This year we launched a Healthy Babies initiative and pledged to reduce prematurity 8% by 2014.  We’ve been working hard with our partners, especially the March of Dimes Arizona Chapter and the Arizona Perinatal Trust to implement strategies, like reducing elective deliveries before 39 weeks.  We now know how important those last weeks of pregnancy are to a developing baby.  A baby’s brain at 35 weeks weighs only two thirds of what it will weigh at 39-40 weeks. 

The report card shows Arizona’s prematurity rate declined from 12.7% in 2009 to 12.1% in 2011.  This is a 4.7% reduction, meaning we are a little over half way there to meeting our goal of an 8% reduction.  The progress is good, but there’s more work to do.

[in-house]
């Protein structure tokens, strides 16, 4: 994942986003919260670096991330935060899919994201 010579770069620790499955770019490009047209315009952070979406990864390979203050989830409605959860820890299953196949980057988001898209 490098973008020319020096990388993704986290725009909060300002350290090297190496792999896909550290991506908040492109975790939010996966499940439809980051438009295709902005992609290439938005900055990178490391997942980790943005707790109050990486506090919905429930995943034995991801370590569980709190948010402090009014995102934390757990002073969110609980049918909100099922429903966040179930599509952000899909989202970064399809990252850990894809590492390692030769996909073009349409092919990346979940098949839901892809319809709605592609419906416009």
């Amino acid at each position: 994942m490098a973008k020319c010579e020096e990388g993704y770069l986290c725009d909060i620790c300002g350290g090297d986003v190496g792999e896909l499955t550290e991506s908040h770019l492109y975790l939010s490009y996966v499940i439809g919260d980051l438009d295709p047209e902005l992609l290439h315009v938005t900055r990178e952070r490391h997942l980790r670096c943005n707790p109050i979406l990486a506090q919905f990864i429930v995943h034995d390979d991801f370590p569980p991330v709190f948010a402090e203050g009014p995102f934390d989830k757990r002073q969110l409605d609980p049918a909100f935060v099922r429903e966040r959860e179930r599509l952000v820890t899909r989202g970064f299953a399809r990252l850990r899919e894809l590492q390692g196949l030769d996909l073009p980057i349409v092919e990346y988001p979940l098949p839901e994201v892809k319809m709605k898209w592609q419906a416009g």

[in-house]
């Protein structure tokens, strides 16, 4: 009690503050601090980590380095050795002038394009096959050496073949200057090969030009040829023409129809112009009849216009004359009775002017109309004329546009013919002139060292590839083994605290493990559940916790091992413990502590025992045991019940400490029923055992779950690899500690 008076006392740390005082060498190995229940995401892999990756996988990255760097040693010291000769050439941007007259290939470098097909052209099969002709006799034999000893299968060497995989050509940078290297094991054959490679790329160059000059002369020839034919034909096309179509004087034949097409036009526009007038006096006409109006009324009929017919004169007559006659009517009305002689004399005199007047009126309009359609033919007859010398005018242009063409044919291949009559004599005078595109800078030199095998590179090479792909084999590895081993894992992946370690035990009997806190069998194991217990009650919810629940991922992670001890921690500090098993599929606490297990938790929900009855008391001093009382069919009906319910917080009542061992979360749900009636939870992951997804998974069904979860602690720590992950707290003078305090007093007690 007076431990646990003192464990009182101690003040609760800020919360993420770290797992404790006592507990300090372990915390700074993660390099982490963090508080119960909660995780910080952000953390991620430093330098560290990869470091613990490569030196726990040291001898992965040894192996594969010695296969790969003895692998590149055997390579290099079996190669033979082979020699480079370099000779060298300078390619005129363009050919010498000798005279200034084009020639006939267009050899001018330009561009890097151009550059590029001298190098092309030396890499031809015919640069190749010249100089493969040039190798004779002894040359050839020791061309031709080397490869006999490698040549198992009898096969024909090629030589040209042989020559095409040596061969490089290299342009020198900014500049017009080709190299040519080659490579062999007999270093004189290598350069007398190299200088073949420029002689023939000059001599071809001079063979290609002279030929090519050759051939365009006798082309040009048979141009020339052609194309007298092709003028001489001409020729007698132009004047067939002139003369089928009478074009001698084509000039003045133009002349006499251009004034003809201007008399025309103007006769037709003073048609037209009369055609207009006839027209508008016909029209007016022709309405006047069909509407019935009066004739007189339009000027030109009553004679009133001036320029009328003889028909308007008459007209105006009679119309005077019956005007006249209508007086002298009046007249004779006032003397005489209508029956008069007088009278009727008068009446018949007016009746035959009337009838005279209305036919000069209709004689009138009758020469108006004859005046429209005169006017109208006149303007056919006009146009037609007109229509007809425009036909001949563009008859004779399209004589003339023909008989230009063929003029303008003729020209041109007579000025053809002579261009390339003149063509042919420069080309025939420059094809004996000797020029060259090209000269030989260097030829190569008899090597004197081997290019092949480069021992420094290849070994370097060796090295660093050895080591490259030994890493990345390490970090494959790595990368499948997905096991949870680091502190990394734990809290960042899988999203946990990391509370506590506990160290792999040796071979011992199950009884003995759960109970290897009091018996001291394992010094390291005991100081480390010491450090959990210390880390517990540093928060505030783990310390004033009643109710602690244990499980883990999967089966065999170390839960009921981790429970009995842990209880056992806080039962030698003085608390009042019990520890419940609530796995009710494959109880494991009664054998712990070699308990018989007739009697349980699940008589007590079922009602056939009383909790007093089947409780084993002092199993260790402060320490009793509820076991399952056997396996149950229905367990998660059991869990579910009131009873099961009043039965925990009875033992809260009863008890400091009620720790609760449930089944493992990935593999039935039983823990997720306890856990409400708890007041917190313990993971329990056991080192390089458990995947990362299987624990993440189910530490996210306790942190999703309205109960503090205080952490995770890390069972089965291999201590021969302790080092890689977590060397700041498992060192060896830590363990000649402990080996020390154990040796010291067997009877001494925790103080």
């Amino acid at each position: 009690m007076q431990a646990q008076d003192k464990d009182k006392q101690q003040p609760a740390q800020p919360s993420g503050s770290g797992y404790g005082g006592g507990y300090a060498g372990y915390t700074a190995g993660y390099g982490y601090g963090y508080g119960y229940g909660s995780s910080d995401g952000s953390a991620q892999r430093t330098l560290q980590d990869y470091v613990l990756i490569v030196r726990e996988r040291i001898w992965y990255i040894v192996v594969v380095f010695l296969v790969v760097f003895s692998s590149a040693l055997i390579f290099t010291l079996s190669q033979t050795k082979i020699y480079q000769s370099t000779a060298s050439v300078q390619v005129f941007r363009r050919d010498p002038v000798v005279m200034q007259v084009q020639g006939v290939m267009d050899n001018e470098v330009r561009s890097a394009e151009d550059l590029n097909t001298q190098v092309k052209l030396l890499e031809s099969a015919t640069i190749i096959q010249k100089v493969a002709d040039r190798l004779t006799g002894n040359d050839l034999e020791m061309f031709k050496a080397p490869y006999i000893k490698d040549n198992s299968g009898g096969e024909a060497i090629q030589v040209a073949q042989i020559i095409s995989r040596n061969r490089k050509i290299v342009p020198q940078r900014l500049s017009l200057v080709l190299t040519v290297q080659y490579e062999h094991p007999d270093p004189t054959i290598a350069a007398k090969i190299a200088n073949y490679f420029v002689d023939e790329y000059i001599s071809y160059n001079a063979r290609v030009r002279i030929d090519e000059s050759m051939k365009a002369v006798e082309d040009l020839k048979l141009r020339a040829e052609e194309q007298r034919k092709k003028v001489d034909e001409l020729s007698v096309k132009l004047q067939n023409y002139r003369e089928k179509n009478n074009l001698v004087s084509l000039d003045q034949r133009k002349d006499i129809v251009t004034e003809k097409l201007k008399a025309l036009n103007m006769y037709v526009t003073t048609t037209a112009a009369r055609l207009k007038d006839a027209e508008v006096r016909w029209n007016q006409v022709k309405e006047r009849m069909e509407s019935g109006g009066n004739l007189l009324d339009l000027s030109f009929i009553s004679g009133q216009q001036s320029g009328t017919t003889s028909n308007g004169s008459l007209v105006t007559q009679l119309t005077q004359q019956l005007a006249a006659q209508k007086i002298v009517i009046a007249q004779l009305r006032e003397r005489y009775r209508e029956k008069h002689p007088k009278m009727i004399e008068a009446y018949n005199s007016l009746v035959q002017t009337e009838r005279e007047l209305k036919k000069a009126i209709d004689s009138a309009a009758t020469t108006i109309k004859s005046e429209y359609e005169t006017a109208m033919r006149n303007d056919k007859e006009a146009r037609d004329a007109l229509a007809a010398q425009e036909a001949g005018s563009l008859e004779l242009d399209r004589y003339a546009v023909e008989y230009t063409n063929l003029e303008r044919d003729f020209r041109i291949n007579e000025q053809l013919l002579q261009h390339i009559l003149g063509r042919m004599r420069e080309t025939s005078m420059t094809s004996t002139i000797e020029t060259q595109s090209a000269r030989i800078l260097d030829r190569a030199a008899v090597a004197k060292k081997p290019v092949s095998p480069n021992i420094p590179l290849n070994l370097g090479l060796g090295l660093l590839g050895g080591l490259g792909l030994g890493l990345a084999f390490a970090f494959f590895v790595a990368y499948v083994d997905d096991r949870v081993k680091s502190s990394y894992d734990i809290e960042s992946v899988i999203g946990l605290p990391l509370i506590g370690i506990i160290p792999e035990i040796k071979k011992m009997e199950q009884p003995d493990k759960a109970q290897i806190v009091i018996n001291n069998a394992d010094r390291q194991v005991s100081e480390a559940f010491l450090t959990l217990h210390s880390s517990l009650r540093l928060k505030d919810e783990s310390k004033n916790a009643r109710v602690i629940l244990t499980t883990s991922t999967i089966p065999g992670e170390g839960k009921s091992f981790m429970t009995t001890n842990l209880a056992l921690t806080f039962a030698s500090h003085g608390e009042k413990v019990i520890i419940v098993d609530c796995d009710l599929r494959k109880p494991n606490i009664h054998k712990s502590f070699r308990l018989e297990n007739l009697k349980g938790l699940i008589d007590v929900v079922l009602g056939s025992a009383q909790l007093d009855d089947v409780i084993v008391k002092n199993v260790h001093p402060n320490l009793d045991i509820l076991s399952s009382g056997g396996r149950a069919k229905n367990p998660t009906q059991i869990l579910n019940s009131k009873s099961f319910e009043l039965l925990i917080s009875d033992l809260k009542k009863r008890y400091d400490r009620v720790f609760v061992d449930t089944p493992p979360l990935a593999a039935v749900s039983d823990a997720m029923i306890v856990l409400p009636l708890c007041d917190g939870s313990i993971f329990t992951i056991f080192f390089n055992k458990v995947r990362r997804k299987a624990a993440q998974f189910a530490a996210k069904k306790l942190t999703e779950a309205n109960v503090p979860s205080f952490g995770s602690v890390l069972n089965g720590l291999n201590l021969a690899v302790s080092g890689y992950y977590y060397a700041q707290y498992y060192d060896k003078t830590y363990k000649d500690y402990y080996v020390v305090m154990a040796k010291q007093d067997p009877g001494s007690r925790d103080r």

One of our main leverage points in the battle to reduce prematurity is the multi-agency system of home visiting programs for pregnant women and families with young children.  The system – known as Strong Families Arizona – offers many home visiting programs that can help a pregnant woman learn about her pregnancy and her baby.  The home visitor can also teach a family about safe sleep for baby.  Click on this link to see if you are eligible for home visiting and if it is available in your neighborhood. 

Preterm birth can happen to anyone and most women who have a premature birth have no known risk factors.  We do know about half of premature births are as a result of preterm labor.  There are things that women can do to help their health and lower the risk of having a premature baby such as quit smoking and avoid alcohol or drugs; see your health care provider for a medical checkup before pregnancy; maintain a healthy weight; work with your health care provider to control diseases such as high blood pressure or diabetes; get prenatal care early, as soon as you think you may be pregnant, and discuss concerns during pregnancy with your health care provider.

Guide to Community Prevention Services

October 3rd, 2012